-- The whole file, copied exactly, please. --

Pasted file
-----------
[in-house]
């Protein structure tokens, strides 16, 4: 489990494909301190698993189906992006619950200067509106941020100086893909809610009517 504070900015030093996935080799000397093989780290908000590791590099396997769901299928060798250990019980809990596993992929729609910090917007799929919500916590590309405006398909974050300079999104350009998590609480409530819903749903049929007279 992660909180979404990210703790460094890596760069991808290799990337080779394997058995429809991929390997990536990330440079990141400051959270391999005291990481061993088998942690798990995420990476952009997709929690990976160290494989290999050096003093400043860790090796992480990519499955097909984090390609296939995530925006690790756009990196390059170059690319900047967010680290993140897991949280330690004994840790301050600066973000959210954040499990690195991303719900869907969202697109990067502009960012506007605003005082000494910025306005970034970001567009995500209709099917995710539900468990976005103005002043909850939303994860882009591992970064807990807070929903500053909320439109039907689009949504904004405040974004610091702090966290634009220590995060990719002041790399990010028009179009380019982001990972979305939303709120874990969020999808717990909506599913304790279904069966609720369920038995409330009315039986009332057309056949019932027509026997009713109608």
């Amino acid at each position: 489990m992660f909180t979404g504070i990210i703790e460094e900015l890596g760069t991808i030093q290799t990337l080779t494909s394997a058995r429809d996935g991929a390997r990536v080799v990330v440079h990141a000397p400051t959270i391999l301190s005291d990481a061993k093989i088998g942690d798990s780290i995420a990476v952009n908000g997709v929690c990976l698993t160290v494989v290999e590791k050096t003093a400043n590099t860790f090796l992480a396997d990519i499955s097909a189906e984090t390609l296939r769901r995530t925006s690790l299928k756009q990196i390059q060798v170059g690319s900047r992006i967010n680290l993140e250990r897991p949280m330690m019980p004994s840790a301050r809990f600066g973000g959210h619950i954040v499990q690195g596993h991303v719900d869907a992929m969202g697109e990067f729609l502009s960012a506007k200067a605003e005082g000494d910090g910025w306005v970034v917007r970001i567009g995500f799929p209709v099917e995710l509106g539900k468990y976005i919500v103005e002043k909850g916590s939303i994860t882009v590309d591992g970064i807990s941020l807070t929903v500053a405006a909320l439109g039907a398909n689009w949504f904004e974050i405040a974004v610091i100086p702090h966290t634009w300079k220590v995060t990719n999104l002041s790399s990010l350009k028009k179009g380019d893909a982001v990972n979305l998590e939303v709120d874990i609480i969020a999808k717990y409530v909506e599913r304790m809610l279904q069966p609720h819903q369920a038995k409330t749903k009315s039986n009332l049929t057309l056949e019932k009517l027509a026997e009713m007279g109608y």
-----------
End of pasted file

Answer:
[in-house]
């Protein structure tokens, strides 16, 4: 489990494909301190698993189906992006619950200067509106941020100086893909809610009517 504070900015030093996935080799000397093989780290908000590791590099396997769901299928060798250990019980809990596993992929729609910090917007799929919500916590590309405006398909974050300079999104350009998590609480409530819903749903049929007279 992660909180979404990210703790460094890596760069991808290799990337080779394997058995429809991929390997990536990330440079990141400051959270391999005291990481061993088998942690798990995420990476952009997709929690990976160290494989290999050096003093400043860790090796992480990519499955097909984090390609296939995530925006690790756009990196390059170059690319900047967010680290993140897991949280330690004994840790301050600066973000959210954040499990690195991303719900869907969202697109990067502009960012506007605003005082000494910025306005970034970001567009995500209709099917995710539900468990976005103005002043909850939303994860882009591992970064807990807070929903500053909320439109039907689009949504904004405040974004610091702090966290634009220590995060990719002041790399990010028009179009380019982001990972979305939303709120874990969020999808717990909506599913304790279904069966609720369920038995409330009315039986009332057309056949019932027509026997009713109608």
């Amino acid at each position: 489990m992660f909180t979404g504070i990210i703790e460094e900015l890596g760069t991808i030093q290799t990337l080779t494909s394997a058995r429809d996935g991929a390997r990536v080799v990330v440079h990141a000397p400051t959270i391999l301190s005291d990481a061993k093989i088998g942690d798990s780290i995420a990476v952009n908000g997709v929690c990976l698993t160290v494989v290999e590791k050096t003093a400043n590099t860790f090796l992480a396997d990519i499955s097909a189906e984090t390609l296939r769901r995530t925006s690790l299928k756009q990196i390059q060798v170059g690319s900047r992006i967010n680290l993140e250990r897991p949280m330690m019980p004994s840790a301050r809990f600066g973000g959210h619950i954040v499990q690195g596993h991303v719900d869907a992929m969202g697109e990067f729609l502009s960012a506007k200067a605003e005082g000494d910090g910025w306005v970034v917007r970001i567009g995500f799929p209709v099917e995710l509106g539900k468990y976005i919500v103005e002043k909850g916590s939303i994860t882009v590309d591992g970064i807990s941020l807070t929903v500053a405006a909320l439109g039907a398909n689009w949504f904004e974050i405040a974004v610091i100086p702090h966290t634009w300079k220590v995060t990719n999104l002041s790399s990010l350009k028009k179009g380019d893909a982001v990972n979305l998590e939303v709120d874990i609480i969020a999808k717990y409530v909506e599913r304790m809610l279904q069966p609720h819903q369920a038995k409330t749903k009315s039986n009332l049929t057309l056949e019932k009517l027509a026997e009713m007279g109608y």